Volume 2 , Number 1 , Fall 1964
Miss Anna Lou Griffith, left, and Mary Scott Hair at the Stone County, Mo., Centennial held in Crane in 1951.
When death stilled the pen of Miss Anna Lou Griffith of Aurora, our whole Ozarks region lost a valuable link with the storied past. For although she was in a writers prime of life, 43 years old, her best writing was done in the realm of our pioneer forebears, their customs and their traditions. This knowledge was firsthand. Her folks were early-day settlers in the Mineral Community not far from Aurora, and from there she wrote a column of local items called "From the Window". You see, Anna Lou fought a battle of ill-health all of her life, at times she was a semi-invalid, but always with a gallant spirit.
All of Anna Lou's friends were delighted when she received first prize (a check for ten dollars) for her poem "Customs of the Past". The contest in which she won was sponsored by Mr. Stanley Roush of Springfield who prior to the deadline announced his intention of giving twenty-five dollars in prizes for poems relating to pioneer life in the Ozarks. In all, thirteen regional "poets" submitted verse on a variety of subjects. But Anna Lous poem seemed to say everything.
"Anna Lou, did you ever write poetry before this contest?" I asked her. We were close friends and, to my knowledge, she did not consider herself a poet in any sense of the word, though her prose often read like poetry. She laughed and said, "No, the only claim I have is a poem I wrote about our school superintendent who died." She paused, then said thoughtfully, "I
didnt seem to have any trouble writing about him, so I thought I would try a poem for Mr. Roushs contest."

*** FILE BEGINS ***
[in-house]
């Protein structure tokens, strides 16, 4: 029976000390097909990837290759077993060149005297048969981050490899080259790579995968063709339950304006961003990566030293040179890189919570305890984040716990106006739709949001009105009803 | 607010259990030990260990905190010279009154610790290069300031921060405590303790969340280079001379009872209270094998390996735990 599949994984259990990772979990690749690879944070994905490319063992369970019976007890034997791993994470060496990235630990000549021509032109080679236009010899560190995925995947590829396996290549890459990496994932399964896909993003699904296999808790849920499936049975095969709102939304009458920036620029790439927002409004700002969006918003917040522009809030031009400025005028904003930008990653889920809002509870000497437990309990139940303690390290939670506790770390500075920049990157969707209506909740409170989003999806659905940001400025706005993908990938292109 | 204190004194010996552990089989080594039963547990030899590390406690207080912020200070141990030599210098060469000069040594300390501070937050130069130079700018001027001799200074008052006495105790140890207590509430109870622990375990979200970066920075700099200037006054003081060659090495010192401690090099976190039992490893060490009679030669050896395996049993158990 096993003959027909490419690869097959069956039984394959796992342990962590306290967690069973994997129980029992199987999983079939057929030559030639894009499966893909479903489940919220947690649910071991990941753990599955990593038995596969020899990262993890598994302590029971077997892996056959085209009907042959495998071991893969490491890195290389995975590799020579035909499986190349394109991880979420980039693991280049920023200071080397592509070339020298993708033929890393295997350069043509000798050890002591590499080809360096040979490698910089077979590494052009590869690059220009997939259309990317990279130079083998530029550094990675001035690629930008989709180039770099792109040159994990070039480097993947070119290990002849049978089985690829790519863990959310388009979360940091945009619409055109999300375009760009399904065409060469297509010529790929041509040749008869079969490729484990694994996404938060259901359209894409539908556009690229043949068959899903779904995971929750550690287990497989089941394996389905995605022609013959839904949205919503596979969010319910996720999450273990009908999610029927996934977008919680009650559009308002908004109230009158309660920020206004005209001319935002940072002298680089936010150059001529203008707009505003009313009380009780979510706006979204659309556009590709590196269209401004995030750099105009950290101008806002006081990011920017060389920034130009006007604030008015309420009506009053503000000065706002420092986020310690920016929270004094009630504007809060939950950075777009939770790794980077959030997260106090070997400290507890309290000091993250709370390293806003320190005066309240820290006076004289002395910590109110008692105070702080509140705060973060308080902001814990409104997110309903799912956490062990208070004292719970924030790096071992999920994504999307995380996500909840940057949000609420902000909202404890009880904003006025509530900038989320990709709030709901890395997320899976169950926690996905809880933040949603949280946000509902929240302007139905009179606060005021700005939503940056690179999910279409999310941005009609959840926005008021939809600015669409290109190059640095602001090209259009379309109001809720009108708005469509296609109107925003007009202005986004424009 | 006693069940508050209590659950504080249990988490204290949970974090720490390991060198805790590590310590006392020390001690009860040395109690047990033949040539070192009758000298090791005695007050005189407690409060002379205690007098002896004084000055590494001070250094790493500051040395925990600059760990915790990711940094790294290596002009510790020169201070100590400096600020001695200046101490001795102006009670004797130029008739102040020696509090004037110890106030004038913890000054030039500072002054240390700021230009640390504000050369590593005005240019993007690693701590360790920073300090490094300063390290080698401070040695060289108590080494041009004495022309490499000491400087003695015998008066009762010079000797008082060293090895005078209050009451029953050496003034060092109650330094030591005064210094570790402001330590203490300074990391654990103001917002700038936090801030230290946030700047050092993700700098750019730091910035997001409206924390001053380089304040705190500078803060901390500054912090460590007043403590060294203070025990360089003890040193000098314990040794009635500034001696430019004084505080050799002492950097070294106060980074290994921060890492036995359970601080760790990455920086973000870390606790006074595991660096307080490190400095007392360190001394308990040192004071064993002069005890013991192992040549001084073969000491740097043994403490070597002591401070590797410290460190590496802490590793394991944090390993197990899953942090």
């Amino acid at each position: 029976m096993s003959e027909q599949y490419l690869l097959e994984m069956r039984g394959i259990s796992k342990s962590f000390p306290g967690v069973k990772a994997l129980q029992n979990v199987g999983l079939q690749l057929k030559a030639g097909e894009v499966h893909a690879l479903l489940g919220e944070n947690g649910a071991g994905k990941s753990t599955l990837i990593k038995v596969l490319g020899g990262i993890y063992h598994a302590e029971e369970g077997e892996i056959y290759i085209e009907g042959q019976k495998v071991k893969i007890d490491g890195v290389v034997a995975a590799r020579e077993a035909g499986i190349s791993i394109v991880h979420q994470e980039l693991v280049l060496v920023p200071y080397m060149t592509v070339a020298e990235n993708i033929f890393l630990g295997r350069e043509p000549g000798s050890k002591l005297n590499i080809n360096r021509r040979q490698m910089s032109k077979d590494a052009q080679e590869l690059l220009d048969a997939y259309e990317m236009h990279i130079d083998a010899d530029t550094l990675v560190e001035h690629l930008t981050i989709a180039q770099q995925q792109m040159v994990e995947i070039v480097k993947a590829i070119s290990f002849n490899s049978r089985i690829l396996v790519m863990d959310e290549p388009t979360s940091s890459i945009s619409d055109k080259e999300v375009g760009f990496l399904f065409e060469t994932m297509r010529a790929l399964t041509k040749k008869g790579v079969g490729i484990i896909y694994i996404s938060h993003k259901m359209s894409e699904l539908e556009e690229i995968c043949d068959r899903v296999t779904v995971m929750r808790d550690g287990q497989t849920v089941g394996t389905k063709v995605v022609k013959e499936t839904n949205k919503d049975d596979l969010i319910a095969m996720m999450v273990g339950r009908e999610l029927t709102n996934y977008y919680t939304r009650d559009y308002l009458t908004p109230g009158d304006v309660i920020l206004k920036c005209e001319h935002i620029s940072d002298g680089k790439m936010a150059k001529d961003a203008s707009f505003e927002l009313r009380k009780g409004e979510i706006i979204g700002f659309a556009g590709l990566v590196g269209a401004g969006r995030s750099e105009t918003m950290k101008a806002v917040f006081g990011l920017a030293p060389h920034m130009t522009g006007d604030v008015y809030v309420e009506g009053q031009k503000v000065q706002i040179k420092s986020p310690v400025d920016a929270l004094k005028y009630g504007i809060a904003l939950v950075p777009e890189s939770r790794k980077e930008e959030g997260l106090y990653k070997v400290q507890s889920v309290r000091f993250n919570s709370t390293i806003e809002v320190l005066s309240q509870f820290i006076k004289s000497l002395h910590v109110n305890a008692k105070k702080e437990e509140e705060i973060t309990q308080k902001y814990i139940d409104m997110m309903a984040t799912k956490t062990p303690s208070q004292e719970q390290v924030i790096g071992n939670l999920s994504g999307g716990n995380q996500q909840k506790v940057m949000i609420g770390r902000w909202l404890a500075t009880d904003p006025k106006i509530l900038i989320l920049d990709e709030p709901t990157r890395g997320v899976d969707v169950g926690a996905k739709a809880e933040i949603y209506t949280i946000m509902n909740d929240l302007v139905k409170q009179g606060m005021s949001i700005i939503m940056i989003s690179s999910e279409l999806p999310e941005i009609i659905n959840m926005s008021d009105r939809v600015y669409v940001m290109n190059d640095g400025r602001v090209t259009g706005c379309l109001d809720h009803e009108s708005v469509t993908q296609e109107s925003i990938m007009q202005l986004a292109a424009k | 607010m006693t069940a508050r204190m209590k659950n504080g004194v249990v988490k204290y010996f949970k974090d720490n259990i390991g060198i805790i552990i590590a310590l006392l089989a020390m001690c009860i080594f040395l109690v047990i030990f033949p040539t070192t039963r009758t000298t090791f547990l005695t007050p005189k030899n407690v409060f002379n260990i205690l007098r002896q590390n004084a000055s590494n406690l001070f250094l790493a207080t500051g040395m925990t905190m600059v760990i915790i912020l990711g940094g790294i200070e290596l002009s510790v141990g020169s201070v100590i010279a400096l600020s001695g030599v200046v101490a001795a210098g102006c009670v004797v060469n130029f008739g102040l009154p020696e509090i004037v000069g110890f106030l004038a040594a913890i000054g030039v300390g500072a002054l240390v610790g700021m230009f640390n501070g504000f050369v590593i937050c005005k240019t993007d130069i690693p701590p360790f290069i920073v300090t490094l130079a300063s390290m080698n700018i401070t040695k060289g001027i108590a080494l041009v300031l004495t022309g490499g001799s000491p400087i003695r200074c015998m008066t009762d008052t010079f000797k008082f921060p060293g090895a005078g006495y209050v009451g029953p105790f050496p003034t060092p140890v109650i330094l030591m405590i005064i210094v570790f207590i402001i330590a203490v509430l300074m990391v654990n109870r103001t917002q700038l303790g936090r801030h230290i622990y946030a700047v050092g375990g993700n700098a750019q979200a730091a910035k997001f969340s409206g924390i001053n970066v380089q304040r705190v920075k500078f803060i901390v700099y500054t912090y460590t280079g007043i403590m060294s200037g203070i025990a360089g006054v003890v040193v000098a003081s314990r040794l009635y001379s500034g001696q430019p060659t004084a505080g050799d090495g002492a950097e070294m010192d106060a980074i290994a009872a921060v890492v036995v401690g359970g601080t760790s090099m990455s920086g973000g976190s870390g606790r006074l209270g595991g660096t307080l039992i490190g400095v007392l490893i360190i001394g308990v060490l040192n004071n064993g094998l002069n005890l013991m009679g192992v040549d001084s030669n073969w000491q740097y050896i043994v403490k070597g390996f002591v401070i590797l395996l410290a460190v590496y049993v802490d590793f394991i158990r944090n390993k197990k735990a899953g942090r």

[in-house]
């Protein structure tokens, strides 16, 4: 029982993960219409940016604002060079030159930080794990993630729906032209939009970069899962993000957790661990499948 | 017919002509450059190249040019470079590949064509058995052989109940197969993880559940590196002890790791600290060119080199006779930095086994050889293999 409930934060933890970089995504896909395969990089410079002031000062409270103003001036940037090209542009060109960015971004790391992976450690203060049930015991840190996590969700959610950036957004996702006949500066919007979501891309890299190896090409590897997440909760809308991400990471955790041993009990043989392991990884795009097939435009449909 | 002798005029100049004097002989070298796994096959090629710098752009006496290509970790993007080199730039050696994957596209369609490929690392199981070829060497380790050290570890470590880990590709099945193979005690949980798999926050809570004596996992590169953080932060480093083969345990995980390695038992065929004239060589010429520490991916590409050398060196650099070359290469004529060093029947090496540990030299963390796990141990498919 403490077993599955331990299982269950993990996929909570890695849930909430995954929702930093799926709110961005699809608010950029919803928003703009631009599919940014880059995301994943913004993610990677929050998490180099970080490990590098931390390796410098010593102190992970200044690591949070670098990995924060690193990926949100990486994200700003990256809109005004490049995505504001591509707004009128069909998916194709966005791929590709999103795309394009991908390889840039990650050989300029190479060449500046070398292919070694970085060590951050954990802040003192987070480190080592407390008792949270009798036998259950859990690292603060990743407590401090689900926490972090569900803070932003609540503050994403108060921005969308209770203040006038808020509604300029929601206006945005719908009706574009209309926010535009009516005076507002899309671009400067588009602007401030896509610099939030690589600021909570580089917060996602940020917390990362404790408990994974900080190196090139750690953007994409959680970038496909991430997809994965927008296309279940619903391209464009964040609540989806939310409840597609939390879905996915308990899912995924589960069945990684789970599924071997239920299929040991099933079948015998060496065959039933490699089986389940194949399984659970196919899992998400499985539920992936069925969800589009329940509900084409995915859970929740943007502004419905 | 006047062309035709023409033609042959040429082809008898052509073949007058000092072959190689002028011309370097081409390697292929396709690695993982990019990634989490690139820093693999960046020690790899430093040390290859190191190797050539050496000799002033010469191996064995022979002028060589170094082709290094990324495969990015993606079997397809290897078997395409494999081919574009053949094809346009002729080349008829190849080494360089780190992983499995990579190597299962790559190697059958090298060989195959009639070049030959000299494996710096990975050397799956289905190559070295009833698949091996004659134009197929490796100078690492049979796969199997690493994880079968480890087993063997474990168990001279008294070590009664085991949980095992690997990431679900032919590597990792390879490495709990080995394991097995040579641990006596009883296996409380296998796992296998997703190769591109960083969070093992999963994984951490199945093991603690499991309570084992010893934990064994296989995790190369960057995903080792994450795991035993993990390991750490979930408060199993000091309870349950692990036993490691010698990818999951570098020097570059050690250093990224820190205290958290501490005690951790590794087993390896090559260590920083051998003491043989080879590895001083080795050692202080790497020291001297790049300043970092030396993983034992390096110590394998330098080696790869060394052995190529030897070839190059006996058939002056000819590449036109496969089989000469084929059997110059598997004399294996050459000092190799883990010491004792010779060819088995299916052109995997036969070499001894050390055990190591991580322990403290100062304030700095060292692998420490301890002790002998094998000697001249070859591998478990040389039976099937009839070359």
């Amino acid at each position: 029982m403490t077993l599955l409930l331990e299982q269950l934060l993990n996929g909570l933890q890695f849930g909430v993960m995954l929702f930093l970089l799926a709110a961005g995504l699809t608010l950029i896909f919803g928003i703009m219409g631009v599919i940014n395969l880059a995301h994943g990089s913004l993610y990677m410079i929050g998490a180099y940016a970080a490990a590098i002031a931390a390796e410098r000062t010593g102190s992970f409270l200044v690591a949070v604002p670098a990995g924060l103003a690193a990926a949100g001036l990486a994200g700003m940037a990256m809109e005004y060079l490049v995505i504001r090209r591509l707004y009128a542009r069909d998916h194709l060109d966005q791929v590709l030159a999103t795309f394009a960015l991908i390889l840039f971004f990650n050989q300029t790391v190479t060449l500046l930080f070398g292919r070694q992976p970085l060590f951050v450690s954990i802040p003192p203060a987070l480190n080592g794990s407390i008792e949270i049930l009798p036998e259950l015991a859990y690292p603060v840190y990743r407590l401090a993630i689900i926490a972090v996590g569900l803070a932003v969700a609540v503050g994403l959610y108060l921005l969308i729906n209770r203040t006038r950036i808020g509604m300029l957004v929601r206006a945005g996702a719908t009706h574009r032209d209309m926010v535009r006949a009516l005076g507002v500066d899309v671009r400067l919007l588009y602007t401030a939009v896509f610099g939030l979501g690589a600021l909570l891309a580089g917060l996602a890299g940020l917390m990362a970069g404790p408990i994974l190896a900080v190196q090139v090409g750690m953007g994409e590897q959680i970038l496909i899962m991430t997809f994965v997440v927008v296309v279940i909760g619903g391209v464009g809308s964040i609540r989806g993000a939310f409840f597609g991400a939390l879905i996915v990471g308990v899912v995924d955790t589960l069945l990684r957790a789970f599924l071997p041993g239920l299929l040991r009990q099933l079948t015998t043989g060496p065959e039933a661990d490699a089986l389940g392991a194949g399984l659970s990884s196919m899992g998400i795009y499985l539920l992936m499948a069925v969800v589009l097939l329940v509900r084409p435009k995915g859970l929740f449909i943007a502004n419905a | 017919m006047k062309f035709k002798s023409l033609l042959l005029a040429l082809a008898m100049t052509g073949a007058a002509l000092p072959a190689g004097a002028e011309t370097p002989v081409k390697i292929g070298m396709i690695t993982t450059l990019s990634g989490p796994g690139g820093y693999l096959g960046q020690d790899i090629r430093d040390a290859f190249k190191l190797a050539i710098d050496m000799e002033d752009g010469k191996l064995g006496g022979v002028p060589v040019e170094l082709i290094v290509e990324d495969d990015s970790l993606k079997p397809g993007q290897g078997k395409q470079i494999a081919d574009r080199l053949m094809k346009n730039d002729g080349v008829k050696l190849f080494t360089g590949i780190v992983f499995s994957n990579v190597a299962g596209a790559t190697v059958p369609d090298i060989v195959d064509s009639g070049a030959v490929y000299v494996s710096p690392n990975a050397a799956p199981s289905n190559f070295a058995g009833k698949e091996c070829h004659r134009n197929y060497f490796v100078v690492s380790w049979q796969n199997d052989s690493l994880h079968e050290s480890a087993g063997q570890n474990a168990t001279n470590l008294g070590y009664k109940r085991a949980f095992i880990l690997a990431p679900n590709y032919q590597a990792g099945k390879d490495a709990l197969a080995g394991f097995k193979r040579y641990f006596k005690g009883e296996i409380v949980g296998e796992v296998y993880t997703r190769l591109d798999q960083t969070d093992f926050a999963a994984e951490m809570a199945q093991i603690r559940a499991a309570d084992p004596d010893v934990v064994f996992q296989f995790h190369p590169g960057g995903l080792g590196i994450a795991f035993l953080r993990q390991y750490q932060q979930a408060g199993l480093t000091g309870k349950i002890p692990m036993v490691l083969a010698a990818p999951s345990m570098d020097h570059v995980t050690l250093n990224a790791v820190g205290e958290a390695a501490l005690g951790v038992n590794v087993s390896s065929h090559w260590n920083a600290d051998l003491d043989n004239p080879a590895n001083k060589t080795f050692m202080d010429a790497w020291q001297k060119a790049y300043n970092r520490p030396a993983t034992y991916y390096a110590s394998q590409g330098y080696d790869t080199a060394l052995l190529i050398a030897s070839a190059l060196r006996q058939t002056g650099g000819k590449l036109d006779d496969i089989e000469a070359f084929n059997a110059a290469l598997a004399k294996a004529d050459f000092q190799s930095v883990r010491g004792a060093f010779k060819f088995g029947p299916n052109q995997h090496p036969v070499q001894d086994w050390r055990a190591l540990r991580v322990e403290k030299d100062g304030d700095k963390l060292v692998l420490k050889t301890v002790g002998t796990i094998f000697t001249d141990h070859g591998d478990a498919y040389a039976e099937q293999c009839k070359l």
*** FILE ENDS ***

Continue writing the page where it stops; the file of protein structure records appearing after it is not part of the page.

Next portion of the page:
The poem was printed in the Fall issue of Ozark Hills and Hollers, 1956, a little magazine edited by Mr. E.A. "Pop" Whitmer and no longer published. It seemed to me it should be brought to light in this issue of our Societys Quarterly. We thank Mr. Roush for giving us permission to use it.
I have been very proud of Anna Lous writing achievements. Many times Ive remarked, "Who says the day of the country correspondent is past? Consider my friend Anna Lou Griffith who on two different occasions was honored for her writing by two state-wide organizations, Missouri Newswriters and Missouri Farm Bureau." Each time she received a beautiful engraved plaque.
But the best proof of her writing ability is the countless numbers of clippings of her "From the Windows" column tucked away in books, in the family Bible or in little trinket boxes and treasured. Items about neighbors and their doings were written with such sincerity and with that extra something which expressed her love without benefit of words.
Phillips Brooks once wrote, "No man or woman, even of the humblest sort, can really be strong, gentle, pure and good without the world being better for it." The world is better, for Anna Lou Griffith possessed all of those qualities. She is not forgotten.
Copyright Ó White River Valley Historical Quarterly
Next Article | Table of Contents | Other Issues
Local History Home